Are your plums going bananas!

This time of year at the beginning of June if you have plum trees it is very important to remember to carfully check the young slowly forming fruits for any signs of plum pocket. I did this job this week – I love observing my new fruits – who doesn’t? – and I carefully cut off any deformed specimens from my plum tree and placed them in a paper bag for burning later on – I don’t like to risk composting when it comes to fungal diseases!

plum pocket or bent banana disease!

I must have absentmindedly  placed one of them in my pocket because when chatting to a friend later on that evening I fished one out of my pocket along with my handkerchief! Upon sight of the deformed fruit my friend cried “aha so even great horticulturists (sic) suffer from bent banana disease!” I’d never heard Taphrina pruni (“taphre” is Greek for a ditch) referred to in this way – my mother always called it plum pocket – bent banana disease certainly put a smile on my face – somewhat countering the frown generated when I spotted the fungus lurking among my baby plums!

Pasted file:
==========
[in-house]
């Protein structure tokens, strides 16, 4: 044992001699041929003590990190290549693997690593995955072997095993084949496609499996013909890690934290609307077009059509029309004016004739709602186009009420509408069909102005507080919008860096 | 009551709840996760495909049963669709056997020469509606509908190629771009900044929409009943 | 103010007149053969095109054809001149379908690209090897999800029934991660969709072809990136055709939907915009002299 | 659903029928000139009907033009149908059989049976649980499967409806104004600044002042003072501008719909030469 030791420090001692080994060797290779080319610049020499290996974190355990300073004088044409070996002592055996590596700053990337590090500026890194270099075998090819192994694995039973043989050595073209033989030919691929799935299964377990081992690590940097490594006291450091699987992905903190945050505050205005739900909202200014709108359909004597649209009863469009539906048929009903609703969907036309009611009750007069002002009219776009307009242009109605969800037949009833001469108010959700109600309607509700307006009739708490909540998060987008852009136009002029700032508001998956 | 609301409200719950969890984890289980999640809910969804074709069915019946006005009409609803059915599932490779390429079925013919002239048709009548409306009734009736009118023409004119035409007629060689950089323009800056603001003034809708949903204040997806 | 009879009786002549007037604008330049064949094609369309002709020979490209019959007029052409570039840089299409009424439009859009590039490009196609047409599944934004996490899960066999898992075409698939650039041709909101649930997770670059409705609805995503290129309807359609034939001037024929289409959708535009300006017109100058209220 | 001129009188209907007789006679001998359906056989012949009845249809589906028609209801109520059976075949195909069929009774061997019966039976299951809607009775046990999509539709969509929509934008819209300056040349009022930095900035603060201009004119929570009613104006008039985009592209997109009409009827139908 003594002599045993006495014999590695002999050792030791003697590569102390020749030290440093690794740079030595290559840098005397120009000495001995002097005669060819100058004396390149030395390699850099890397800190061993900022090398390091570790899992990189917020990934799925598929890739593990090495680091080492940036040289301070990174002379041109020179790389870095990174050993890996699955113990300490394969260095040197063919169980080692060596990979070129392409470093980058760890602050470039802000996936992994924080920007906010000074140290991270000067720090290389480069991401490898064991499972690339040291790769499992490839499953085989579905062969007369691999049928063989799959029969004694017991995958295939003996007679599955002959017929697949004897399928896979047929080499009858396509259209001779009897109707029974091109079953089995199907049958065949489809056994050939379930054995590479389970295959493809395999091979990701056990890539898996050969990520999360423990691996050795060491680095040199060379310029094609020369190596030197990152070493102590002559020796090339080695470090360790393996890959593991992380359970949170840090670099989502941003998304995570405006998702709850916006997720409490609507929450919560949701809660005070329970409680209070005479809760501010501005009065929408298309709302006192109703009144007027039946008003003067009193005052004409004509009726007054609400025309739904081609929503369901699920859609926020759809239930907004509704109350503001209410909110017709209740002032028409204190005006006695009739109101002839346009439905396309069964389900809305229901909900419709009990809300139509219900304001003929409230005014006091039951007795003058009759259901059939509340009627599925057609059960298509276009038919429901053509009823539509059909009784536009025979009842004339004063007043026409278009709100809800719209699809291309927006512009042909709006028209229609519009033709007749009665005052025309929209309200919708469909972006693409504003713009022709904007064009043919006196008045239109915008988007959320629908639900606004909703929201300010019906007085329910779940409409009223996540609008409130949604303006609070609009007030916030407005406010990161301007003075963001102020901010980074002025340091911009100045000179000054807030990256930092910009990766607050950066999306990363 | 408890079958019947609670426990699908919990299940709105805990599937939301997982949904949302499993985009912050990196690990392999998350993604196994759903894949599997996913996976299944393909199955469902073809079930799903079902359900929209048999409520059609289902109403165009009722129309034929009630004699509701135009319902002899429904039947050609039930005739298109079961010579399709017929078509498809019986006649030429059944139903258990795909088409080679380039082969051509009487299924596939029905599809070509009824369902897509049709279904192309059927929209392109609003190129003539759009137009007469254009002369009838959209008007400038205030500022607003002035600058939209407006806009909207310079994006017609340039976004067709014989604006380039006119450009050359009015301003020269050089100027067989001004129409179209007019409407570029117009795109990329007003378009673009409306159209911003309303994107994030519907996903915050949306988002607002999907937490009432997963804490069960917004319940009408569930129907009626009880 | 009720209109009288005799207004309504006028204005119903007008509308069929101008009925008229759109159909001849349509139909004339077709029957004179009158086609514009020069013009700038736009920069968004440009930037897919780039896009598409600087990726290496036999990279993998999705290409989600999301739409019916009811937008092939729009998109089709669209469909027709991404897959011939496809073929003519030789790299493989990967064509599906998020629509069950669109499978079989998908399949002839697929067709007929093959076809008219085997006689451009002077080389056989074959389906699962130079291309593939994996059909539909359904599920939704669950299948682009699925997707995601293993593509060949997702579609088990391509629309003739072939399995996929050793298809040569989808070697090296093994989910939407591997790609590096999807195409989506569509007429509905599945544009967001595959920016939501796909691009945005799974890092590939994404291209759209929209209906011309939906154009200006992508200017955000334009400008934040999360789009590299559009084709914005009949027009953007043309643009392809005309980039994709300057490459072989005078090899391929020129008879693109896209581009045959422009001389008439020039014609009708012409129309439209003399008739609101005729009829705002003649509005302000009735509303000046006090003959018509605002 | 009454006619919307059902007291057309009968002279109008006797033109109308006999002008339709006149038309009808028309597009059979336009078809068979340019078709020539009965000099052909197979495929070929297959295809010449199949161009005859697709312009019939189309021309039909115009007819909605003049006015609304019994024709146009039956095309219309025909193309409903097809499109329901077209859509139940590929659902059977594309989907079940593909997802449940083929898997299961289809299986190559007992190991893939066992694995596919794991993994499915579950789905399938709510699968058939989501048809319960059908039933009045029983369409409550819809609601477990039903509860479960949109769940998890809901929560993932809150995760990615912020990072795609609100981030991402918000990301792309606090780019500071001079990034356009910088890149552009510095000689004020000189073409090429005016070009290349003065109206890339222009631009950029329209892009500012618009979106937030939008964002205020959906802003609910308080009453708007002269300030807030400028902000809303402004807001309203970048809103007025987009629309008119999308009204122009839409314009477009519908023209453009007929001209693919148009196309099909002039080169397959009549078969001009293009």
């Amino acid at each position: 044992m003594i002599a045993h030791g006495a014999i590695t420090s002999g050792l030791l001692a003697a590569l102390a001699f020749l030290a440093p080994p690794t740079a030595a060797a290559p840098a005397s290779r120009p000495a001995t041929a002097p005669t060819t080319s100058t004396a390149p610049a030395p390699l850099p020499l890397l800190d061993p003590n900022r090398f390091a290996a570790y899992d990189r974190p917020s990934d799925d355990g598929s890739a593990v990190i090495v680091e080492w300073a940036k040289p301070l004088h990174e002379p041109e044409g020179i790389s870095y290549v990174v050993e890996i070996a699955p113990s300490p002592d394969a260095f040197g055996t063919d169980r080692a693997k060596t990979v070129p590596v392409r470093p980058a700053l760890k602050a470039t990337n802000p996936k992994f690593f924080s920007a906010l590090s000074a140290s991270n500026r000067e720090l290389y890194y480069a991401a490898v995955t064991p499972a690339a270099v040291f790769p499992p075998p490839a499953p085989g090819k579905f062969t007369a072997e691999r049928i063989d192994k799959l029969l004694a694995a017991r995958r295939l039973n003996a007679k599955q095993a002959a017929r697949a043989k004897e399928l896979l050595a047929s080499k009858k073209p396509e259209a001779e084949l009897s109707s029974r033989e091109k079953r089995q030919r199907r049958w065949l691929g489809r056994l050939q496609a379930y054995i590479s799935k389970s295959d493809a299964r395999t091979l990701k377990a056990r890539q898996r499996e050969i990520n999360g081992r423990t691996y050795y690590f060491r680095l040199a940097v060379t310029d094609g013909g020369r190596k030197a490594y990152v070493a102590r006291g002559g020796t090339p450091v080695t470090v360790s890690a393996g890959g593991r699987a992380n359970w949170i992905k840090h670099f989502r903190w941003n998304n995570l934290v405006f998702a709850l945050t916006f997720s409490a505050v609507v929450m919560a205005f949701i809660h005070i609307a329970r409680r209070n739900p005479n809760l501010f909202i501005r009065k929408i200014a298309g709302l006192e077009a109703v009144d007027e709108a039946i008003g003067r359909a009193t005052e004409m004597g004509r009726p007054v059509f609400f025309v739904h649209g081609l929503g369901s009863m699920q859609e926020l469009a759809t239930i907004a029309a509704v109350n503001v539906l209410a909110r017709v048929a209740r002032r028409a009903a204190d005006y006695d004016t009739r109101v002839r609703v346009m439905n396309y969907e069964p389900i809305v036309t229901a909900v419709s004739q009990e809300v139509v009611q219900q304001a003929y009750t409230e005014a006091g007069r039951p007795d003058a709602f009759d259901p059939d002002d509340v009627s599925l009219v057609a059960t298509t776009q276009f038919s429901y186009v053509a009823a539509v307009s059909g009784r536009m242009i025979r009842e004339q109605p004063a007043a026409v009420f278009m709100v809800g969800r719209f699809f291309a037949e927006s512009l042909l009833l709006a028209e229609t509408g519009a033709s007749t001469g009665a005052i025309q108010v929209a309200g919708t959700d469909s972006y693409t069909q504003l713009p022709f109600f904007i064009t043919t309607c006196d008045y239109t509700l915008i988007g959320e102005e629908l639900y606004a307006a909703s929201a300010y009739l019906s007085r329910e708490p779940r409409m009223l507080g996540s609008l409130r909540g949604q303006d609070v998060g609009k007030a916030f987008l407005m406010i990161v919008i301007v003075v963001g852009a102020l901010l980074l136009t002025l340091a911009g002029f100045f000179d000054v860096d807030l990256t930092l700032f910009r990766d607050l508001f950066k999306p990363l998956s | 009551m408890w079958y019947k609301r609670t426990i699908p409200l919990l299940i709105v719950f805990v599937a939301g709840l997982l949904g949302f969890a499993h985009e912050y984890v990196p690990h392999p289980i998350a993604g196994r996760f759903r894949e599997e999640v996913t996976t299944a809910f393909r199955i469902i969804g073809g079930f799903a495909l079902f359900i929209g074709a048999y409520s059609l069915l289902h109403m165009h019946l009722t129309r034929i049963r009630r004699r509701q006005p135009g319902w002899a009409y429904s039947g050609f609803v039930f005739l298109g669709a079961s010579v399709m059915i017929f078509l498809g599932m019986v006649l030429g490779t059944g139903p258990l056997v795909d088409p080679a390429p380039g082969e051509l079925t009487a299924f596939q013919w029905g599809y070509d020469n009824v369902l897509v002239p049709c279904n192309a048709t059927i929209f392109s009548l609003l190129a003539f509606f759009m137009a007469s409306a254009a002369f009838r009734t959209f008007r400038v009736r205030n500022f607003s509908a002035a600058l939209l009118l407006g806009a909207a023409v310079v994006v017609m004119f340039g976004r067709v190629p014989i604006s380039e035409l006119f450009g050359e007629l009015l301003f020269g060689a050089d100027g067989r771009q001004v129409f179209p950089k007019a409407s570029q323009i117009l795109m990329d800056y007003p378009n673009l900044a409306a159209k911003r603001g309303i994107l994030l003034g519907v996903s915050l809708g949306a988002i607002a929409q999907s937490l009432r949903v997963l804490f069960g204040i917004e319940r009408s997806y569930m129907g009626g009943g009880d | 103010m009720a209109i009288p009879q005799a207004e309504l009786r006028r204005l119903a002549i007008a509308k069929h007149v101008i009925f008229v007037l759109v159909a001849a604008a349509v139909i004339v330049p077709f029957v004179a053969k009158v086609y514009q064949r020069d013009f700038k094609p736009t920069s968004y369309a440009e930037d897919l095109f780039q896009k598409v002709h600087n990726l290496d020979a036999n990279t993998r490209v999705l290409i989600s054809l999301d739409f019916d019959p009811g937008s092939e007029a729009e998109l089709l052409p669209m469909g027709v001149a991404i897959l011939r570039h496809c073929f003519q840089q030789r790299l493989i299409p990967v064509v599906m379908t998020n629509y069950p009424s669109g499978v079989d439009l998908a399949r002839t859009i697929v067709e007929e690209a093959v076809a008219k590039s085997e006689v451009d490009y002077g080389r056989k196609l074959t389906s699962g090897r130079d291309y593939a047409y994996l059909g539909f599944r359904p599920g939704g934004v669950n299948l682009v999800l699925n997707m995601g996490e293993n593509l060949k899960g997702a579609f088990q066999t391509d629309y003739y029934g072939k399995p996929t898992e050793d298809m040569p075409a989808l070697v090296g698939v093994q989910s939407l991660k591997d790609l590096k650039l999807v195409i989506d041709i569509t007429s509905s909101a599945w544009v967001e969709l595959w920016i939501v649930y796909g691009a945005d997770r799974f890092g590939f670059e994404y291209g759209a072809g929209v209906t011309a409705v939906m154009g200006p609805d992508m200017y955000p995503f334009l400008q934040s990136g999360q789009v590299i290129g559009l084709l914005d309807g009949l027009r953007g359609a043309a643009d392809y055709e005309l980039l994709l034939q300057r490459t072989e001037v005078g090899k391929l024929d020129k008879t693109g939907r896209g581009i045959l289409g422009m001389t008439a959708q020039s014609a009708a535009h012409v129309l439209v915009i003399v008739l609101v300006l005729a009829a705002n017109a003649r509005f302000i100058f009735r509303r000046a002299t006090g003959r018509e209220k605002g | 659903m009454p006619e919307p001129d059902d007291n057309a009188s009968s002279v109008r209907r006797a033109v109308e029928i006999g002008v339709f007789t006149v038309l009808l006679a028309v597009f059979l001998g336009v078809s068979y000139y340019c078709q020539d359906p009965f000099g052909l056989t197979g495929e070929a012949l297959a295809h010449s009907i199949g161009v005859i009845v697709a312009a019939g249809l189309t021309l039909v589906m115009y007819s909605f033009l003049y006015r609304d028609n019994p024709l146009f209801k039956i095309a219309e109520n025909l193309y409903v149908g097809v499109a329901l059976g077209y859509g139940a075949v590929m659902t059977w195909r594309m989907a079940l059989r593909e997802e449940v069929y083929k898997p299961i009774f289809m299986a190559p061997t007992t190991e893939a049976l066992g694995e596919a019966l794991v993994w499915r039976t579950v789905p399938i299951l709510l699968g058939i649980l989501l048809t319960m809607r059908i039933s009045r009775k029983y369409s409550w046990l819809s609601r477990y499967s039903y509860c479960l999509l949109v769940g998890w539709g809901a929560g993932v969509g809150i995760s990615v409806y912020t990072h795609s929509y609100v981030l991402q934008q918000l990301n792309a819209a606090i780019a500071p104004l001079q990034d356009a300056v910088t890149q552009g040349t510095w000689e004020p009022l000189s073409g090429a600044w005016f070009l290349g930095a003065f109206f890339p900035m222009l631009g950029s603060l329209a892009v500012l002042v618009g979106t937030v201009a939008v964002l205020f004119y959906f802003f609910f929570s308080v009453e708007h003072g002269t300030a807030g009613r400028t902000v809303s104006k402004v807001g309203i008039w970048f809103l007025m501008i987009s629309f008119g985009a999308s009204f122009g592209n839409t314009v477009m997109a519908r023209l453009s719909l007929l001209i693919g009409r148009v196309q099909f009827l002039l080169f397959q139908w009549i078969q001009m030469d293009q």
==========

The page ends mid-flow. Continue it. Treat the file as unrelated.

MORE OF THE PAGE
How to treat plum pocket

There is no propriety chemical treatment available to the amateur gardener in the UK. Interestingly when we were still burning lots of coal here in the UK this disease along with many other fungal plant diseases (buxus blight, black spot on roses etc) these diseases were far less common and even if there was the occasional out-break these were less severe. This was all due to the notorious acid rain caused by the sulphurous fumes pumped into our atmosphere by our belching coal smoke chimnreys. The sulphurous acid rain did have one advantage that it killed off many of these common garden plant fungi. You won’t be surprised to learn then that one of the sprays available to commercial fruit growers is a sulphur based anti fungal.

Since Taphrina pruni is not fatal to your plum tree you needn’t worry too much at the lack of chemical treatments. The key is to look out for early signs of diseased fruits and to carefully remove and destroy them preferably by incineration. The infected plum pictured above was already at quite an advanced stage of infection and was therefore very easy to identify. If you can identify them earlier this would be better – the first telltale signs are small innocuous looking spots which quickly develop into larger blisters.

Keeping good gardening hygiene regime is key to minimising all fungal diseases.

Leave a Reply

Your email address will not be published. Required fields are marked *